Movie adaptation of Stephen King’s ‘The Cell’, starring John Cusack, begins production in September





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The adaptation of Stephen King’s The Cell has been in the cards for a long time now, and the last we heard (back in February) was that Paranormal Activity 2 director Tod “Kip” Williams had taken the directors chair.

Now, coming fresh out of Cannes, we finally have a production start date to share with you! The film, which is the second collaboration between Stephen King and John Cusack (1408 being the other), will begin production in September.

The Press Release:

On the eve of the Cannes Film Market, Benaroya Pictures and Miscellaneous Entertainment’s newly formed international sales company, International Film Trust (IFT), has added a new title to their Cannes slate – the Stephen King adaptation CELL, starring John Cusack – it was announced today by IFT President Ariel Veneziano.

IFT has acquired the remaining international territories for CELL, based on the novel by Stephen King, with Benaroya Pictures now on board to finance and co-produce.

CELL stars Golden Globe nominee John Cusack (2012) and will be directed by Tod “Kip” Williams (PARANORMAL ACTIVITY 2, THE DOOR IN THE FLOOR).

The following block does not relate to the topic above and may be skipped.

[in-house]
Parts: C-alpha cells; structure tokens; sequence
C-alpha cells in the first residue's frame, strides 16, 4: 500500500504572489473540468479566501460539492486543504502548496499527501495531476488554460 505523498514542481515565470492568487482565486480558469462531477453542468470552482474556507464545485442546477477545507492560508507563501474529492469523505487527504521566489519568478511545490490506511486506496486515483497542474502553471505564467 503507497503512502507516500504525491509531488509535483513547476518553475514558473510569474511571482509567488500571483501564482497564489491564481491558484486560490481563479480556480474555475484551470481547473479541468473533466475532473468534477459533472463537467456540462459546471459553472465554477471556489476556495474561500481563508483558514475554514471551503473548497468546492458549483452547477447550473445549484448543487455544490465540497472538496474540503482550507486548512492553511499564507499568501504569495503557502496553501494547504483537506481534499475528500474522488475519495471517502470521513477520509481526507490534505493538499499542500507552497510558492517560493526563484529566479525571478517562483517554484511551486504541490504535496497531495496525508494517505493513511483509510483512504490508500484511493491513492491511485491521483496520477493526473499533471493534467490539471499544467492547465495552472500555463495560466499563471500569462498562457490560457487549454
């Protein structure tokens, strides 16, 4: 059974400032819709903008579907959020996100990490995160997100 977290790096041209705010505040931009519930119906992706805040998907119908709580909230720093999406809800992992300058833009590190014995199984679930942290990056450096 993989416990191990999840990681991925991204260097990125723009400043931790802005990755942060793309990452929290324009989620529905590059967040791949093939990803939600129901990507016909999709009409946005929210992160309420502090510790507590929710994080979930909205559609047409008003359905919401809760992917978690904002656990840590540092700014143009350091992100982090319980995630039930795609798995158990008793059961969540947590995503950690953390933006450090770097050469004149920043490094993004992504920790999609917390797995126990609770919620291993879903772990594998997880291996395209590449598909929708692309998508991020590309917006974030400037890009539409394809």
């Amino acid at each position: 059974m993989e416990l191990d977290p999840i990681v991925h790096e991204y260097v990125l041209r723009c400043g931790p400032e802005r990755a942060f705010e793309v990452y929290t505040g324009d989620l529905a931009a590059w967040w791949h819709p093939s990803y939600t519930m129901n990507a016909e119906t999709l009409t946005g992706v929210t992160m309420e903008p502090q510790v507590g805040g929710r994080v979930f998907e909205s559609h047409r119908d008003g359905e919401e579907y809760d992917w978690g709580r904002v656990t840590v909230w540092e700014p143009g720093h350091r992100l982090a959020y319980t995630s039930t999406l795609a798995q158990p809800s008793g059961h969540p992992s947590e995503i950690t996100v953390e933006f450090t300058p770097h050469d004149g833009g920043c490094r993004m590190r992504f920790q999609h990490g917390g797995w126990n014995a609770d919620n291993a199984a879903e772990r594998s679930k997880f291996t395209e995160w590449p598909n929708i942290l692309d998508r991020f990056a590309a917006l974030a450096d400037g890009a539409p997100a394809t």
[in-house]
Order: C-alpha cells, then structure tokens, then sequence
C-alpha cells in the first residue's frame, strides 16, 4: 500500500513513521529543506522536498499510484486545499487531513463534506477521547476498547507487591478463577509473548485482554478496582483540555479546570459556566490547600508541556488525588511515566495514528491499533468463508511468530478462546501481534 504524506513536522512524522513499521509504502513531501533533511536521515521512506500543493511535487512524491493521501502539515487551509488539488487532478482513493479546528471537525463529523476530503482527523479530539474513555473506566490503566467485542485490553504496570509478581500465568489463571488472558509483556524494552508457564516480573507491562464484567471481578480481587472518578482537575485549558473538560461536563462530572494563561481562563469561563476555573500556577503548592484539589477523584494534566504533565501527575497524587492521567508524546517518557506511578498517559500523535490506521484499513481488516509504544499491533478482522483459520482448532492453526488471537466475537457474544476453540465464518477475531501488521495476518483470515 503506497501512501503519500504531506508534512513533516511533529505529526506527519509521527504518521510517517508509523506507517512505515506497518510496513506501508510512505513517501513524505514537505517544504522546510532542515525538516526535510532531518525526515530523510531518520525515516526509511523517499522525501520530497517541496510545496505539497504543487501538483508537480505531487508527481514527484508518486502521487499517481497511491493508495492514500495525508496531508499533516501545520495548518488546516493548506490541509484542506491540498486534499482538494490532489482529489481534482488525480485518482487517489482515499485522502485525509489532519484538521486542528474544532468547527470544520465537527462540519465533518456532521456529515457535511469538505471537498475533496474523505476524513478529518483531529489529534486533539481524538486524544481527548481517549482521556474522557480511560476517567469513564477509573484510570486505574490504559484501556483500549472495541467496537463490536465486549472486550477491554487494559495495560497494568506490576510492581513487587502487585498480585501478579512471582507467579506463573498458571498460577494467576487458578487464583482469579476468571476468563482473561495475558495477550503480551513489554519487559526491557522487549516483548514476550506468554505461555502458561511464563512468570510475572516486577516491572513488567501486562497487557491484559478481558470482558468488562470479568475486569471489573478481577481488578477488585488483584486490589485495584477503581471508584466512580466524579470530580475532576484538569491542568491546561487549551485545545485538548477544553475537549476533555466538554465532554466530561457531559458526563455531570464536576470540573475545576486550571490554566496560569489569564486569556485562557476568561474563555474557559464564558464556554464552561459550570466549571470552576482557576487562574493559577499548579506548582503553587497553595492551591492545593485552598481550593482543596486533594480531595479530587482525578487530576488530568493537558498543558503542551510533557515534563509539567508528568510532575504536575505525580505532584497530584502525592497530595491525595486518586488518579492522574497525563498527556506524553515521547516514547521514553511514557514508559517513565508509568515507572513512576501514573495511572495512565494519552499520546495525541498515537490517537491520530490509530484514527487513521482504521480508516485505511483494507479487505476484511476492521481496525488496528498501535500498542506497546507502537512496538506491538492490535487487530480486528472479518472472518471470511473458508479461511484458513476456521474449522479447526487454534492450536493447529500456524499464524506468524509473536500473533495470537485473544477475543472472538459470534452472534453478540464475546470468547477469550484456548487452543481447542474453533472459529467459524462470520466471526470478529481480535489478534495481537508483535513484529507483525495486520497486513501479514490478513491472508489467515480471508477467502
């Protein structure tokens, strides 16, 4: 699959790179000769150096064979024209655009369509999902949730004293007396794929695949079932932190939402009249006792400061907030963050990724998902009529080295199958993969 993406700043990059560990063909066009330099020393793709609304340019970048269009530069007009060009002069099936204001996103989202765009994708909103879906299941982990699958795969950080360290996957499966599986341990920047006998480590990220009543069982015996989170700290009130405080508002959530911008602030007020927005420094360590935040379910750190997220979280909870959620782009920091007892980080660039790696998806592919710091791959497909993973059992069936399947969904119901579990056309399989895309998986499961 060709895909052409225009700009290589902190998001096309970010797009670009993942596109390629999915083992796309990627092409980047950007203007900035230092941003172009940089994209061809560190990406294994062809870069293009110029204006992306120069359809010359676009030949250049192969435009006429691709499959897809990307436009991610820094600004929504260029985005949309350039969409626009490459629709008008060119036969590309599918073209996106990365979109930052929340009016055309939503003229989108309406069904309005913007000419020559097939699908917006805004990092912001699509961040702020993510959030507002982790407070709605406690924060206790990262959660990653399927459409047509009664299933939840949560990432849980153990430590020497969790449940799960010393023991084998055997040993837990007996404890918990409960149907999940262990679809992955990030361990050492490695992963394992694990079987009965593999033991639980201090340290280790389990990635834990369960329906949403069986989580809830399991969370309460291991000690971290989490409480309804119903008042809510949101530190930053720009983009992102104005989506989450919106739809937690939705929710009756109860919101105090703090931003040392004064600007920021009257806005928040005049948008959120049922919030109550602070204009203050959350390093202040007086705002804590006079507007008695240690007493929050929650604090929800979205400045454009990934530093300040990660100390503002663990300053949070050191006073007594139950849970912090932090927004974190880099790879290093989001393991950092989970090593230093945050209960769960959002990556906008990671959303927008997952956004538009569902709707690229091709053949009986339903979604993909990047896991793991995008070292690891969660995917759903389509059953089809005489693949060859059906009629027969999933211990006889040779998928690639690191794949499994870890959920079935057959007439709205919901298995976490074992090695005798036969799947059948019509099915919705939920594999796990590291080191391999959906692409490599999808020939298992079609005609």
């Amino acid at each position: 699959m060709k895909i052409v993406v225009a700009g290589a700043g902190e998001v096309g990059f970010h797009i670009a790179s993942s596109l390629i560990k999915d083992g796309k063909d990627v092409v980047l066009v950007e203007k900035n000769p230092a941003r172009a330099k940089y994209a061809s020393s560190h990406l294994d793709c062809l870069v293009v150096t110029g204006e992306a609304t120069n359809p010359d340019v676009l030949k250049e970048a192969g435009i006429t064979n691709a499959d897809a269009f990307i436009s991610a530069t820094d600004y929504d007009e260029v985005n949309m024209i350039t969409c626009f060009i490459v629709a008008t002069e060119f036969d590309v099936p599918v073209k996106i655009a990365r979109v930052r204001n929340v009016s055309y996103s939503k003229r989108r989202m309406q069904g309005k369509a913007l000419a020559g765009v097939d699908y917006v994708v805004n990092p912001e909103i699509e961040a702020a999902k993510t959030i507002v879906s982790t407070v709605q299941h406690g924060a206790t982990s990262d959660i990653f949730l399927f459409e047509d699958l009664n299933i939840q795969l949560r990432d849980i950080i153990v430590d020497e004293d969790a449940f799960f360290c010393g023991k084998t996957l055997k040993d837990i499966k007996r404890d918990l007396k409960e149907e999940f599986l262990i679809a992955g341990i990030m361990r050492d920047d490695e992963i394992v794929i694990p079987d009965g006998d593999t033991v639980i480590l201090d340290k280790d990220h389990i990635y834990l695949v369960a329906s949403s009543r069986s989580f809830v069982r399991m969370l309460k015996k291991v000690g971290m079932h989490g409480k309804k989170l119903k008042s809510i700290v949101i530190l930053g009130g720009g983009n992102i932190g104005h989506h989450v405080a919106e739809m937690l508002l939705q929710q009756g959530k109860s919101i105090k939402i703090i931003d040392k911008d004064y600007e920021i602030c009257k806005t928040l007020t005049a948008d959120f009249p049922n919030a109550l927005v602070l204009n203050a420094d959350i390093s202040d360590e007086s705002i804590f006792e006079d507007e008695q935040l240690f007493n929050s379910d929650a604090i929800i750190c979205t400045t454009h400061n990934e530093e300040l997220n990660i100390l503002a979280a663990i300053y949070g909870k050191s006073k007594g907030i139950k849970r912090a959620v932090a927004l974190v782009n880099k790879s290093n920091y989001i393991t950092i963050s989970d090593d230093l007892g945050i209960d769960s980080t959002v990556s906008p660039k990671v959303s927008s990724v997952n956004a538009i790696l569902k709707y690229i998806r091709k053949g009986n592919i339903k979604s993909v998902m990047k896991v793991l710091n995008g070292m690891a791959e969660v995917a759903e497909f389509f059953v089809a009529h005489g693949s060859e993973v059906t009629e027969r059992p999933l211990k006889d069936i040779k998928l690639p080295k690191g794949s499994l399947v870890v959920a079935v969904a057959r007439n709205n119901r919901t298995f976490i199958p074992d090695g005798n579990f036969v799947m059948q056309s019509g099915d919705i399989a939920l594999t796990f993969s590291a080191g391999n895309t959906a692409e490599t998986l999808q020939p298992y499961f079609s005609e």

Richard Saperstein (THE TOXIC AVENGER, HANCOCK, SE7EN) and Michael Benaroya (LAWLESS, MARGIN CALL) are producing along with The Genre Company’s Brian Witten and Shara Kay. Marina Grasic and Jan Korbelin of Cargo Entertainment will executive produce.

When a powerful signal is broadcast across mobile networks worldwide, cell phone users’ minds are instantly and dangerously re-programmed. Heading north through New England in search of his wife and son, Clay Riddell (Cusack) is joined by a group of survivors hoping to fend off the bloodthirsty and hyper-connected “phoners.”

The film is currently in pre-production with principal photography set to begin in September.

Matt Wavish
About Matt Wavish 10125 Articles
A keen enthusiast and collector of all horror and extreme films. I can be picky as i like quality in my horror. This doesn't necessarily mean it has to be a classic, but as long as it has something to impress me then i'm a fan. I watch films by the rule that if it doesn't bring out some kind of emotive response then it aint worth watching.

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